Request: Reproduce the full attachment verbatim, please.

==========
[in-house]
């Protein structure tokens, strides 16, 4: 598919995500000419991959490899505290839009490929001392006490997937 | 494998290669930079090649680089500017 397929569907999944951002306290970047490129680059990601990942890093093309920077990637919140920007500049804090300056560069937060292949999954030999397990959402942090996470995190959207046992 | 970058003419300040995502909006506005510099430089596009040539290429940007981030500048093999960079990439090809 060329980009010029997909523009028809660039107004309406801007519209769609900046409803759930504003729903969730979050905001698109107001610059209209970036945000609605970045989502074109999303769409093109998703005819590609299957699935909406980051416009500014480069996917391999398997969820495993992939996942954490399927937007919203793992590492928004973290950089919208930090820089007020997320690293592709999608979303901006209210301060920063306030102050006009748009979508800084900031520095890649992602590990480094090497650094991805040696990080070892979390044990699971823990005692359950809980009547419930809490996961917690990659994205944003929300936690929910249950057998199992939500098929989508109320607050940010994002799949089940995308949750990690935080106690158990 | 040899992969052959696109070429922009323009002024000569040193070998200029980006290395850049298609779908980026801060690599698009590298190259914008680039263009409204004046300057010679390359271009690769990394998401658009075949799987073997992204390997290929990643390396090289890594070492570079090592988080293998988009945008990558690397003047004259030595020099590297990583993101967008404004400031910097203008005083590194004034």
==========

[in-house]
């Protein structure tokens, strides 16, 4: 598919995500000419991959490899505290839009490929001392006490997937 | 494998290669930079090649680089500017 397929569907999944951002306290970047490129680059990601990942890093093309920077990637919140920007500049804090300056560069937060292949999954030999397990959402942090996470995190959207046992 | 970058003419300040995502909006506005510099430089596009040539290429940007981030500048093999960079990439090809 060329980009010029997909523009028809660039107004309406801007519209769609900046409803759930504003729903969730979050905001698109107001610059209209970036945000609605970045989502074109999303769409093109998703005819590609299957699935909406980051416009500014480069996917391999398997969820495993992939996942954490399927937007919203793992590492928004973290950089919208930090820089007020997320690293592709999608979303901006209210301060920063306030102050006009748009979508800084900031520095890649992602590990480094090497650094991805040696990080070892979390044990699971823990005692359950809980009547419930809490996961917690990659994205944003929300936690929910249950057998199992939500098929989508109320607050940010994002799949089940995308949750990690935080106690158990 | 040899992969052959696109070429922009323009002024000569040193070998200029980006290395850049298609779908980026801060690599698009590298190259914008680039263009409204004046300057010679390359271009690769990394998401658009075949799987073997992204390997290929990643390396090289890594070492570079090592988080293998988009945008990558690397003047004259030595020099590297990583993101967008404004400031910097203008005083590194004034």